For those who still think of meditation and mindfulness as exotic imports, it’s important to recognize that our Western traditions of prayer and contemplation, and the Stoic philosophy of ancient Greece and Rome, fulfi ll the same purpose as the Eastern practice of meditation. According to Taoist philosophy, “Rest is prior to motion and stillness prior to action.” And every Christian tradition incorporates some equivalent form of mindfulness.
In the sixth century, Saint Benedict established the tradition of Lectio Divina (“divine reading”), a four- part practice of reading, meditation, prayer, and contemplation.
The Quakers built their belief system almost entirely around what are, in effect, the principles of mindfulness. Believing that the light of God is in everyone, Quakers structure their services, called “meetings,” around silence. There is no leader or minister, and members usually arrange themselves in a circle, facing one another, to emphasize the collective spirit and lack of hierarchy. Meetings, which are open to everybody of any faith, begin with silence, which continues until someone feels moved to speak. But the silence isn’t interstitial or an intermission — it’s the main show. It allows all those present to access their own inner light, and be nourished by the collective silence of the group.
“If pressed to say what they are actually doing in a meeting for worship,” wrote Richard Allen, professor at the University of South Wales, “many Quakers would probably say that they are waiting — waiting in their utmost hearts for the touch of something beyond their everyday selves. Some would call it ‘listening to the quiet voice of God’ — without trying to define the word.”
In the 1970s, Basil Pennington, a Trappist monk, developed a practice called the “centering prayer.” It entails four steps: 1. Sit comfortably with your eyes closed, relax, and quiet yourself. Be in love and faith to God. 2. Choose a sacred word that best supports your sincere intention to be in the Lord’s presence and open to His divine action within you (for example, “Jesus,” “Lord,” “God,” “Savior,” “Abba,” “Divine,” “Shalom,” “Spirit,” “Love”). 3. Let that word be gently present as your symbol of your sincere intention to be in the Lord’s presence and open to His divine action within you. 4. Whenever you become aware of anything (thoughts, feelings, perceptions, images, associations), simply return to your sacred word, your anchor.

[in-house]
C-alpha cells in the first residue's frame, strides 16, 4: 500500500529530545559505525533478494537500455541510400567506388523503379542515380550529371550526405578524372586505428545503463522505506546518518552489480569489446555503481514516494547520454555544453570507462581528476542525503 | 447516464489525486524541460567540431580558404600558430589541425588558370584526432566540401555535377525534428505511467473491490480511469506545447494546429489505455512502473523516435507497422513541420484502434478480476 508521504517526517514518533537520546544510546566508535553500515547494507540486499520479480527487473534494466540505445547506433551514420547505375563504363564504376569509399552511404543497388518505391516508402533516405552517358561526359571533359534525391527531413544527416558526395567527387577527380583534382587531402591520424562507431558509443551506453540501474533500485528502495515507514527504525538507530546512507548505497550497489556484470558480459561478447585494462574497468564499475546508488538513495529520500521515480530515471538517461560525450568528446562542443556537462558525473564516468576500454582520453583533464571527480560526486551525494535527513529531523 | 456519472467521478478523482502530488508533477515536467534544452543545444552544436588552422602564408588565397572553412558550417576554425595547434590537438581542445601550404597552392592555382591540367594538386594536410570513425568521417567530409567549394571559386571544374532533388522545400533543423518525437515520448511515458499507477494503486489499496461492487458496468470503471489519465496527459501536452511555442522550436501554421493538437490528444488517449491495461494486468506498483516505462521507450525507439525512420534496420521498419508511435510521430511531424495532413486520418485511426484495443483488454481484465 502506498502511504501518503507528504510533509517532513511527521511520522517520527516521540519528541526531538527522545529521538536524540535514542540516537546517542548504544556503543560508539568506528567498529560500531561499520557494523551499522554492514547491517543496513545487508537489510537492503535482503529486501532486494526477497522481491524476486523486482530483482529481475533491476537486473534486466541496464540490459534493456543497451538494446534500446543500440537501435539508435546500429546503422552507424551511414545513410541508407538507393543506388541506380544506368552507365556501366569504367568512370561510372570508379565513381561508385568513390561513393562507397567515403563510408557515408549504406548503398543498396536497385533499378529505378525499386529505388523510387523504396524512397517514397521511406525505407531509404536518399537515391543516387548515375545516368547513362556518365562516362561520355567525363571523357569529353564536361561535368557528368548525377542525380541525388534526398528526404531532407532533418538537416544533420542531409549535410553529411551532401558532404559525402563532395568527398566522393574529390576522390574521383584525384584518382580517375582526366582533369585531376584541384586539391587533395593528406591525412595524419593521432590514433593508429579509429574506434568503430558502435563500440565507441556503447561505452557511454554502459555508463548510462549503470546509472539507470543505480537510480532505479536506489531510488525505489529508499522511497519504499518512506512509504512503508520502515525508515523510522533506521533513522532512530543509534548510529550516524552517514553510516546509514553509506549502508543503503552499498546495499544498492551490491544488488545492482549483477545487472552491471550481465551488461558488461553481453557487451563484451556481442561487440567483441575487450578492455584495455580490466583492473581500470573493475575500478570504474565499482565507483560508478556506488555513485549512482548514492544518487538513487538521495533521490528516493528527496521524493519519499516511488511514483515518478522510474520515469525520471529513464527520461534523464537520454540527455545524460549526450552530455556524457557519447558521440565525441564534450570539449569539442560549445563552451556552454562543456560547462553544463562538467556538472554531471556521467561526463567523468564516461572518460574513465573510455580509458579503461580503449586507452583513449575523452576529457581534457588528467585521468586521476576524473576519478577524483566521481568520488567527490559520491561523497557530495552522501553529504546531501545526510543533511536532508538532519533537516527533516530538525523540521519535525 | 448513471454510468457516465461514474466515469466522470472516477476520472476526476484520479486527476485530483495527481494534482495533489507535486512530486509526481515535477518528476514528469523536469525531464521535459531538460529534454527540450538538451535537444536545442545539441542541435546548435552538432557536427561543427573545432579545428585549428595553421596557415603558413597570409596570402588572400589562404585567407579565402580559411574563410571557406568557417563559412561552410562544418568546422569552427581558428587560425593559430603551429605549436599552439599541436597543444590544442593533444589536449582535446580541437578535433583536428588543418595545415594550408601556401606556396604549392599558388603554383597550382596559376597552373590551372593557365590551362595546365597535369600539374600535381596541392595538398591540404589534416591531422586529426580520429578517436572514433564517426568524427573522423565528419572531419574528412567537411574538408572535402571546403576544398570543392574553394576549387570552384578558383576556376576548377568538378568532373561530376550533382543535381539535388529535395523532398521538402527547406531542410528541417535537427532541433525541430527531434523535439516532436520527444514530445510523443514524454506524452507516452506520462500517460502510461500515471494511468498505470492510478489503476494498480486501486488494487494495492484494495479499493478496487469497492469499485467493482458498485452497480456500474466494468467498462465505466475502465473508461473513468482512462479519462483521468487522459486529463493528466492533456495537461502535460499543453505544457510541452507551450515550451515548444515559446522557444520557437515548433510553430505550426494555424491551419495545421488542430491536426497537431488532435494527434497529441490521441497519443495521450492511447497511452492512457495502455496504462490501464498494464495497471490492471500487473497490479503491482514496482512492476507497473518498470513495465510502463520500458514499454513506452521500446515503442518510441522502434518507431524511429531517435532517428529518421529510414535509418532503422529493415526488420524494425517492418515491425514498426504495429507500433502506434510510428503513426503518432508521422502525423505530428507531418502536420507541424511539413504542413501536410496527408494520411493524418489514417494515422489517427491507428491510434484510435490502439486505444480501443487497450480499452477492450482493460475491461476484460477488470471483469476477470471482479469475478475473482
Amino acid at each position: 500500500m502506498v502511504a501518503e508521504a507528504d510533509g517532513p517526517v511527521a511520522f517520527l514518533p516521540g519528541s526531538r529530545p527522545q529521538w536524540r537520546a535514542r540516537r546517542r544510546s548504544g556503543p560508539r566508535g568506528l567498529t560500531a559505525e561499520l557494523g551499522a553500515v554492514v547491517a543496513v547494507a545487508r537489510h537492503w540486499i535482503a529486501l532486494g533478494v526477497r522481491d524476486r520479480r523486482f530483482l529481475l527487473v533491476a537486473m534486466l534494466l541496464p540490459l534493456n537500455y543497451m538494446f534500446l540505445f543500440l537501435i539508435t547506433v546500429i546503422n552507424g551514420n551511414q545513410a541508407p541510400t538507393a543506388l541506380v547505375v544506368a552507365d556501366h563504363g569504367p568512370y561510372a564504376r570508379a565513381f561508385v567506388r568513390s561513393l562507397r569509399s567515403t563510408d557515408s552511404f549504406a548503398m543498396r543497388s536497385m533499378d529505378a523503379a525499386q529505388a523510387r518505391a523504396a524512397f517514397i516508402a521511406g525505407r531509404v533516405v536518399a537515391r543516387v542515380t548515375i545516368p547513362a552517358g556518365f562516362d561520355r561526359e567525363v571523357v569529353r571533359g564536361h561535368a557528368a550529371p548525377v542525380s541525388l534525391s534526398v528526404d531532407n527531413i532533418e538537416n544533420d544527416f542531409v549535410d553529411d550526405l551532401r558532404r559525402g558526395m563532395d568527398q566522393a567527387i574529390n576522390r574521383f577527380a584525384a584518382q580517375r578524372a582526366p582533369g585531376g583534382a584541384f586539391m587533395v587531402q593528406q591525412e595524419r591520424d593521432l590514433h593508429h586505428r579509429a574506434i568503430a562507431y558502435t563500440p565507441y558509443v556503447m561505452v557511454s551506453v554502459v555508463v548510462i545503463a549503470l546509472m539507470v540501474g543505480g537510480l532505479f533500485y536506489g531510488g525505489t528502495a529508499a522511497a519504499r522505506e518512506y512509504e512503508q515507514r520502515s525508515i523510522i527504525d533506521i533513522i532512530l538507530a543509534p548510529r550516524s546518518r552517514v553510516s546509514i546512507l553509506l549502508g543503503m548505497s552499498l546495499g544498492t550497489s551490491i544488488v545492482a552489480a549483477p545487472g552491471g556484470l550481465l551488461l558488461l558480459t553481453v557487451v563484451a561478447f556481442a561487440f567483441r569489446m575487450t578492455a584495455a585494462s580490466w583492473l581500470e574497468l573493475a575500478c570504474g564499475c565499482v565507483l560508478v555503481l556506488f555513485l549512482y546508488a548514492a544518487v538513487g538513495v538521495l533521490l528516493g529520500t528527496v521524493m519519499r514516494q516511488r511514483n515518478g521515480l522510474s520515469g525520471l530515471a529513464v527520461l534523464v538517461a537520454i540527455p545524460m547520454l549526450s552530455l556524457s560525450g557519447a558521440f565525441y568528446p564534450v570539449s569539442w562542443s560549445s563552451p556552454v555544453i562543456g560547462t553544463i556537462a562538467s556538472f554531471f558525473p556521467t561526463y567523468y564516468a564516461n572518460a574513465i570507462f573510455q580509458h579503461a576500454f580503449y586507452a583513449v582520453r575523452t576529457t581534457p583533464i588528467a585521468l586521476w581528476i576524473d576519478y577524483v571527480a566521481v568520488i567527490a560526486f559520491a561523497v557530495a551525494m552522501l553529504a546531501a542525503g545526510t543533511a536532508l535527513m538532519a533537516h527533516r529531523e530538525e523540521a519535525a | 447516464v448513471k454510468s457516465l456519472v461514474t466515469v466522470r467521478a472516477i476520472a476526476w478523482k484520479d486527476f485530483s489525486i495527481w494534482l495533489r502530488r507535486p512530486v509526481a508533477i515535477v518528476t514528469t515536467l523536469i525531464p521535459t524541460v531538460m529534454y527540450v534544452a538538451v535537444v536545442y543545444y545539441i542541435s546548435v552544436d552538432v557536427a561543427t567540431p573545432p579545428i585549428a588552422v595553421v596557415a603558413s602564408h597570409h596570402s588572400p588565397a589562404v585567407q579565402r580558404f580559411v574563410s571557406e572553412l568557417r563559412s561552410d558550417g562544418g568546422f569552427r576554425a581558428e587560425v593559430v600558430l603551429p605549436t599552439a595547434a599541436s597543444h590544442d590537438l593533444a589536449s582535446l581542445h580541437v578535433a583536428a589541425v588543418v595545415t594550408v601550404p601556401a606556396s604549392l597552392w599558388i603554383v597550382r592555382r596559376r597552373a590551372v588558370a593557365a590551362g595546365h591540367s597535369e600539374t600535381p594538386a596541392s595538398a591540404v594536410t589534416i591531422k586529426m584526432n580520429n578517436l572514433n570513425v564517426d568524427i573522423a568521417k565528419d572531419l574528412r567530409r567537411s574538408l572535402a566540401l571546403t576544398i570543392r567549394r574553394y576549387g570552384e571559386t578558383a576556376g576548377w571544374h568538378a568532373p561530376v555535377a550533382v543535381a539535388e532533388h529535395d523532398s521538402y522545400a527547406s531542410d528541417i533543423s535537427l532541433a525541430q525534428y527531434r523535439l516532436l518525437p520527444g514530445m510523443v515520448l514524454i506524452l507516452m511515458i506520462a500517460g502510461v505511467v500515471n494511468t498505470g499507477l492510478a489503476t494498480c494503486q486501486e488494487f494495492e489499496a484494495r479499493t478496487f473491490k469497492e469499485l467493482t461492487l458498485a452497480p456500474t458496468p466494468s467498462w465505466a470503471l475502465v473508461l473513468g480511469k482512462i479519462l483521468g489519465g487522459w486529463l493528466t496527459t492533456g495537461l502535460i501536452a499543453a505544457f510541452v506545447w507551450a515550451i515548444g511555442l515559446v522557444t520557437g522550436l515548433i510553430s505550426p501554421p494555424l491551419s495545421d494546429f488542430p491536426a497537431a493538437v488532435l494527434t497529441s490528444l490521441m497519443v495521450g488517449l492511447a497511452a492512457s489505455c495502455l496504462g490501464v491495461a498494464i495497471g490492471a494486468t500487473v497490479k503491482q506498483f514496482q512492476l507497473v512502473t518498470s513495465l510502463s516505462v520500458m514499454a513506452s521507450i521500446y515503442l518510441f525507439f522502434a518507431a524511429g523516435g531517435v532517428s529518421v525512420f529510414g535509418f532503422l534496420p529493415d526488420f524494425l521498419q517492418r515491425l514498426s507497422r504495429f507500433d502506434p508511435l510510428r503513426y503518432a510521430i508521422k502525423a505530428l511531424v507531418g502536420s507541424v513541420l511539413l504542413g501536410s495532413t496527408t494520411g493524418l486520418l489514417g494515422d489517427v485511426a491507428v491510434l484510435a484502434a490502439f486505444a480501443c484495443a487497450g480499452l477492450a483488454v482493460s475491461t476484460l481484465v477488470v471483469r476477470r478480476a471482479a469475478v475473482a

It’s remarkable how similar the pathways that connect us with our own being are: the symbols and the mantras differ, but the essence and the truth remain through the ages and across many different continents, religions, and psychological practices.
Catholicism includes the rosary, a prayer devoted to Mary, but also a practice about contemplation deepening through ritualistic repetition. Prayer beads are used as a method of releasing the mind by giving the fi ngers a physical focus.
Prayer beads are also used in many other traditions, including Buddhism, Hinduism, and Islam, in which they’re used to recite the ninety- nine names of Allah as part of the Tasbih of Fatima prayer. As the Prophet Muhammad himself said, “One hour’s meditation on the work of the Creator is better than seventy years of prayer.”
Sufism, a mystical tradition of Sunni Islam, emphasizes inner enlightenment and love as the pathways to ultimate truth. It also gave birth to the whirling dervishes, who perform a ritual dance as an offering, a meditation, and an expression of the love of the divine.
Judaism also has a long mystical tradition that emphasizes inner wisdom and enlightenment. The twelfth century Kabbalah talks about using meditative practices to “descend to the end of the world,” and thus transcend our external selves and deepen our engagement with the divine.
Torah coach Frumma Rosenberg- Gottlieb wrote about leaving her farm in the mountains of Colorado and moving to New York to study the Torah (while also demonstrating that heightened spirituality doesn’t always involve moving from the big city to the mountains). “As I became more sophisticated in my understanding of Torah,” she writes, “I realized that mindfulness and a peaceful, balanced soul is indeed an objective in Jewish life, and that the tools for attaining it are subtly woven into the tapestry of Torah knowledge. I learned, for example, that the Hebrew word ‘shalom’ implies not just peace, but also completion, perfection, wholeness. We bless one another with peace; our daily prayers culminate in a request for peace.” She also notes that meditation in Judaism goes way back, all the way to Abraham’s son Isaac, who, as Genesis 24 tells us, “went out to meditate in the field toward evening” as he awaited his bride- to- be, Rebecca.
So no matter what tradition you follow — or if you follow no tradition — there is some form of meditation and mindfulness that can be integrated into your life.
And if you want to enjoy the benefits of mindfulness but don’t want to start with meditation, prayer, or contemplation, just go fly- fishing. In fact, I have friends who have said to me, “My meditation is running,” or “skydiving” or “gardening.” But can you create that state of mind at will without having to put on your running shoes, open your parachute, get out your trowel, or cast your fishing rod in the water? The point is to find some regular activity that trains your mind to be still, fully present, and connected with yourself. Just do it regularly and integrate the bene- fi ts into your everyday life. And, of course, throw the fish back — mindfulness shouldn’t be about coming home with a trophy to mount above the fireplace.
In her forthcoming book, Mindful London, Tessa Watt, a mindfulness teacher and consultant, writes about incorporating mindful reminders into our city lives. Here are three of my favorites, which we can adopt wherever we find ourselves — whether in a frantic metropolis or an idyllic village: “Use the famous British queue — at the bus stop, post office, or shop — as a chance to slow down and practice mindfulness. Instead of letting the frequent wailing of sirens irritate us, we could use the sound to remind us to take a pause and notice the moment. At the traffic crossing, instead of being impatient for the green man, appreciate how the red man gives us a chance to stop, breathe and look around.”
Excerpt from Thrive pp. 38–53